CFIs are distributed for multiple program years at the time of

entry into the program through the end of the current phase. Each CFI

is dated with a particular calendar year (vintage), with the vintage

indicating the compliance year for which it is redeemable.

Alternatively, entities can save their excess CFIs for use in future

compliance periods. The CCX also auctions a certain number of current-

and future-year CFIs. Allowances are recorded electronically and title

transfers between entities are effected within the CCX's electronic

registry. Each year in April, the CCX compares each participant's

reported emissions from the previous calendar year to the number of

allowances held that are dated with the compliance year, or with

earlier years. Firms surrender the appropriate number of allowances

that covers their emissions, and the redeemed CFIs are deducted from

the firms' accounts. Unused allowances that are not needed for

compliance in the current year are rolled forward and are included in

the allowance supply for the following year. Alternatively, plants can

sell excess allowances to other market participants.

As noted above, the CCX's GHG reduction program allows for the

creation of CFIs through offset projects. In this regard, the CCX

issues CFIs to entities that own, implement, or aggregate eligible

projects on the basis of sequestration, destruction, or displacement of

GHG emissions. The offset project categories for which the CCX issues

CFIs include agricultural, coal mine and landfill methane, agricultural

and rangeland soil carbon, forestry, renewable energy, energy

efficiency and fuel switching, and clean development mechanism

projects.

Based upon a required quarterly notification filed on July 1, 2009

(mandatory under Rule 36.3(c)(2)), the CCX reported that, with respect

to its CFI contract, an average of 15 separate trades per day occurred

in the second quarter of 2009. During the same period, the CFI had an

average daily trading volume of 1,235 contracts. In the first quarter

of 2009, market participants traded the CFI contract on average 29

times per day with an average total daily trading volume of 2,661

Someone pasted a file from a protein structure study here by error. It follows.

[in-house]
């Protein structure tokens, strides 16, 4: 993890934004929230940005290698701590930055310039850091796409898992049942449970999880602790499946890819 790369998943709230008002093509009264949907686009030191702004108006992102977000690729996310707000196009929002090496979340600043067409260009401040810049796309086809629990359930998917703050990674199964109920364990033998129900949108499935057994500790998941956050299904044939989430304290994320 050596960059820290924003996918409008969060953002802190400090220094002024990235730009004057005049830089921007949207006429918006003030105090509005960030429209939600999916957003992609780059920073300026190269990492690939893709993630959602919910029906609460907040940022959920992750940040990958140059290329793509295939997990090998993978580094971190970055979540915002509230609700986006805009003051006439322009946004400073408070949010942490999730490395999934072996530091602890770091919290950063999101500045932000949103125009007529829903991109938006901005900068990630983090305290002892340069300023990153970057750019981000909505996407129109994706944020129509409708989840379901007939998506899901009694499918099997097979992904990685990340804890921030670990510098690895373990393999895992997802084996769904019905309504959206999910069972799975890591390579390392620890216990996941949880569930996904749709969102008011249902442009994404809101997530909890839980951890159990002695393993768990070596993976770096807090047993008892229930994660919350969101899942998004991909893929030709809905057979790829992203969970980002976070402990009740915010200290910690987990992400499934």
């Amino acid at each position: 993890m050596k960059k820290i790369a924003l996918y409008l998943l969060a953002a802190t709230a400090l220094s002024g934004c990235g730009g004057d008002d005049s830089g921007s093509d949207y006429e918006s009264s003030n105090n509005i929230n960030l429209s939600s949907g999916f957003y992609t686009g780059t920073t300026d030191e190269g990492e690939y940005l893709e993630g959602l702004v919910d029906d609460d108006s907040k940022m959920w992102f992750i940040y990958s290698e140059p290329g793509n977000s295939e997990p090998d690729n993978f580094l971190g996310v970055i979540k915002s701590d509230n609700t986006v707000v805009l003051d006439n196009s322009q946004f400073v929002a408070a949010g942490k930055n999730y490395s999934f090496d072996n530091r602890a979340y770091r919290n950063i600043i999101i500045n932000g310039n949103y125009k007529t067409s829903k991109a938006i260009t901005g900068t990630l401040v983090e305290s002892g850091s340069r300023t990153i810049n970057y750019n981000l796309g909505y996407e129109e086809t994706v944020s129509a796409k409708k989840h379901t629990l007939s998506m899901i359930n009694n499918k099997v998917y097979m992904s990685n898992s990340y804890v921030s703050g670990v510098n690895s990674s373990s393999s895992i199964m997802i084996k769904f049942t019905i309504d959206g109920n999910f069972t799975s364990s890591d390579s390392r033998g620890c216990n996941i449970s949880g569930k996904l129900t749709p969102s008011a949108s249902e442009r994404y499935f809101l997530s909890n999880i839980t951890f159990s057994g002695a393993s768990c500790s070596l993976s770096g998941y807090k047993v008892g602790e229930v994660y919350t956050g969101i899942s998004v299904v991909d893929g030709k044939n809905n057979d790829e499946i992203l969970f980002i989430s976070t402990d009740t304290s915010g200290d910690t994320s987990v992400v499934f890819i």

contracts. Because the CFI contract requires immediate delivery and

payment on the following day, open interest figures are not applicable.

It appears that the CCX CFI contract may satisfy the material

liquidity and material price reference factors for SPDC determination.

With respect to material liquidity, daily trading in the CFI contract

exceeds an average of ten trades per day. Moreover, the average daily

trading volume in the CFI is greater than 1,000 contracts per day. In

regard to material price reference, the CFI market is solely a CCX-

created entity. In this regard, the CCX designed all of the parameters

of this carbon emission reduction program, as well as established the

rules for membership in the ECM, allowance trading, and the creation of

offsets. The only existing market in which CFIs can be bought and sold

on a spot basis is the CCX cash market. Thus, traders look to the CCX

as a source of price information and price discovery for the CFIs.

Moreover, the Chicago Climate Futures Exchange, a subsidiary of the

CCX, trades a futures contract which specifies the delivery of CFIs.

The instruments listed by an ECM in reliance on the exemption in

section 2(h)(3) of the CEA are determined by the ECM when it files

notice with the Commission, pursuant to section 2(h)(5), of its

intention to rely on the exemption. Section 2(h)(7) authorizes the

Commission to determine whether an ECM's ``agreement, contract or

transaction'' performs a significant price discovery function, but does

not require that the Commission also determine whether the instrument

is otherwise subject to the Commission's jurisdiction (i.e., a futures

or commodity option contract). Instead, the descriptive language of

section 2(h)(7) mirrors the ``[conducted] in reliance on the [2(h)(5)]

exemption'' language of section 2(h)(5) and refers merely to an

``agreement, contract or transaction.'' The statutory language

indicates that any instrument listed by an ECM in reliance on the

exemption in section 2(h)(3) of the CEA--including a cash contract that

generally is not subject to the Commission's jurisdiction--has the

potential to be or become a SPDC. Accordingly, contracts identified to

the Commission as listed in reliance on section 2(h)(3) should be

evaluated under the SPDC process set forth in the Part 36 rules.

III. Request for Comment

In evaluating whether an ECM's agreement, contract, or transaction

performs a significant price discovery function, section 2(h)(7) of the

CEA directs the Commission to consider, as appropriate, four specific

criteria: price linkage, arbitrage, material price reference, and

material liquidity. As it explained in Appendix A to the Part 36 rules,

the Commission, in making SPDC determinations, will apply and weigh